And all this in spite of a surge of its popularity in Asian cultures:
While classical music was banned during the Cultural Revolution, it is estimated today that about 50 million young Chinese are learning the piano.
In the field of classical music, this leads to prioritizing the recruitment of musicians from diverse ethnic backgrounds, modifying the canon of composers deemed essential to include artists of colour, or transforming the current concert format to offer collaborations with singers appreciated by young audiences, as proposed in the League of American Orchestras’ report entitled “How Diversity Can Help Save Classical Music”.
It is to be hoped that this project of ethnic recalibration will succeed in breathing new life into classical music across the Atlantic. Sceptics, however, will prefer to bank on the extraordinary enthusiasm of the younger generation of Asian Americans for this art form. The latter constitute a growing fringe of amateurs and professionals, contradicting the above-mentioned critics who see classical music as an area that is not easily accessible to ethnic minorities. Indeed, the children of immigrants from China, South Korea, Singapore or Taiwan are over-represented in conservatories, and pushed by their parents, who see this apprenticeship as a school of rigour and excellence. It remains to be seen, however, whether their demographic weight in the population will be sufficient to reverse the current declining trend.
But I rather suspect that the real rub - with all its subtle implications that were not spelled out in his remark because it might be career suicide to do so - were expressed by Lorin Maazel:
All these factors led Lorin Maazel, former music director of the New York Philharmonic Orchestra, to say: “We need defenders of our classical music tradition, if classical music is to survive …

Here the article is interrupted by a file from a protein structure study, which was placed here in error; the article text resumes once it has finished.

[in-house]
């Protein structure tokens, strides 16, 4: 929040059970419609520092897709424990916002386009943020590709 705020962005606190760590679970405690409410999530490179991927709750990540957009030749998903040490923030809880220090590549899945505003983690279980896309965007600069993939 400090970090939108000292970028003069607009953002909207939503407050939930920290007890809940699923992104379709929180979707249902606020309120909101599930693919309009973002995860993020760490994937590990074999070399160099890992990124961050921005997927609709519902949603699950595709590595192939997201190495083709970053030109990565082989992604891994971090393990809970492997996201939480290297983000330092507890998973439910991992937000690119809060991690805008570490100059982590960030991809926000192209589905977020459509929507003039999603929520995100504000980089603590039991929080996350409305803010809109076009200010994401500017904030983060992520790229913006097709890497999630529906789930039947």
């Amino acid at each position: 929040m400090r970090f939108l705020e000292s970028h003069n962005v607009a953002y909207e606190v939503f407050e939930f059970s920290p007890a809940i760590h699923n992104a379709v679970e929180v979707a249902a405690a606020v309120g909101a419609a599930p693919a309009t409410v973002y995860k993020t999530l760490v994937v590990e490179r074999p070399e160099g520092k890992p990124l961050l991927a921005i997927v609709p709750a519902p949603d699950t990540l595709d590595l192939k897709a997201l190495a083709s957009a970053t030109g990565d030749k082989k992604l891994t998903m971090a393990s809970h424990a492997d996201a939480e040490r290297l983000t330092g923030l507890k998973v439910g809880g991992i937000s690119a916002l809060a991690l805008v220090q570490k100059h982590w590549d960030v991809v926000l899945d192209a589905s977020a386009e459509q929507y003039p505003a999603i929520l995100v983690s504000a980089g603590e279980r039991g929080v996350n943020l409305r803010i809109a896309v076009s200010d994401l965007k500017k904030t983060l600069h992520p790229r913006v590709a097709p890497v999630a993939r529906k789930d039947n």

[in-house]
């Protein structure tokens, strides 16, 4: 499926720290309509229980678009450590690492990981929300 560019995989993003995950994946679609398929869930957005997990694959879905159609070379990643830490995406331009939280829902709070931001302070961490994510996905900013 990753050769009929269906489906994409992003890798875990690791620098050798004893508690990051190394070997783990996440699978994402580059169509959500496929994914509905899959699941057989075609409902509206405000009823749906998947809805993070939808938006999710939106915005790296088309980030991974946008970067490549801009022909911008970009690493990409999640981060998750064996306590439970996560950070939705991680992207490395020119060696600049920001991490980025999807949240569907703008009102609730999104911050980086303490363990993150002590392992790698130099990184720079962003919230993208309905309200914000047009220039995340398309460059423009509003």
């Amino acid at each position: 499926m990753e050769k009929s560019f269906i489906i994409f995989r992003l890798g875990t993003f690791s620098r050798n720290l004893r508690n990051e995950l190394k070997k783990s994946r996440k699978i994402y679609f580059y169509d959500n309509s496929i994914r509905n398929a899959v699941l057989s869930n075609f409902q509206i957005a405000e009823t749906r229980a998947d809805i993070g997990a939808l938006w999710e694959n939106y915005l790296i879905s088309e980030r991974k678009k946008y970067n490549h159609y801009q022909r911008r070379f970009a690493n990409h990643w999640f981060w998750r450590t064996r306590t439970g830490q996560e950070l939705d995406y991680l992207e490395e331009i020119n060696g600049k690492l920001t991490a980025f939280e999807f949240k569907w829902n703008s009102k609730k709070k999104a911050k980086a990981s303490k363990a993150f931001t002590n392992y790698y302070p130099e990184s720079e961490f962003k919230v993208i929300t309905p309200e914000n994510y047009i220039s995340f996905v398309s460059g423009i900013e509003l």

That pretty much sums it up in a nutshell: We need defenders, not just of our musical culture, but of our culture, period.
Why? Very simply, because we're watching whole swaths of our history and culture being obliterated in the name of a wacky moral perfectionism and secular Pelagianism that would burn books, paintings, statues, music scores, opera librettos and pancake mix by anyone who did not live up to that perfectionism, as defined by the Marxist mob the left in this country has become. And while Dr. Roberts doesn't say it in his article, I suspect that the project of "ethnic recalibration" of orchestras and so on to be "more inclusive" will not be satisfactory, because the real aim I suspect it to change the listening habits of people, and to destroy the cultural tradition of western civilization altogether. As far as music goes this can very easily be fixed by "social quotas" and can be tracked on your iphone. Over a certain percentage of listening hours per musical genre per week, and you might be guilty of "musical ethnic supremacy," but only, of course, if you're not a minority. The problem, of course, is that if the Chinese are learning Bach and Beethoven and Chopin, then there's something about that European culture that is transcendent of race. But they don't like to mention that, because that would start people asking some uncomfortable questions that, for the cultural Pelagianist, are best left unasked, because they lead to things like "grace" and the impossibility of utopias, and things like that.
OK. Rant over. I'm going to go have some pancakes and listen to some classical music...see you on the flip side: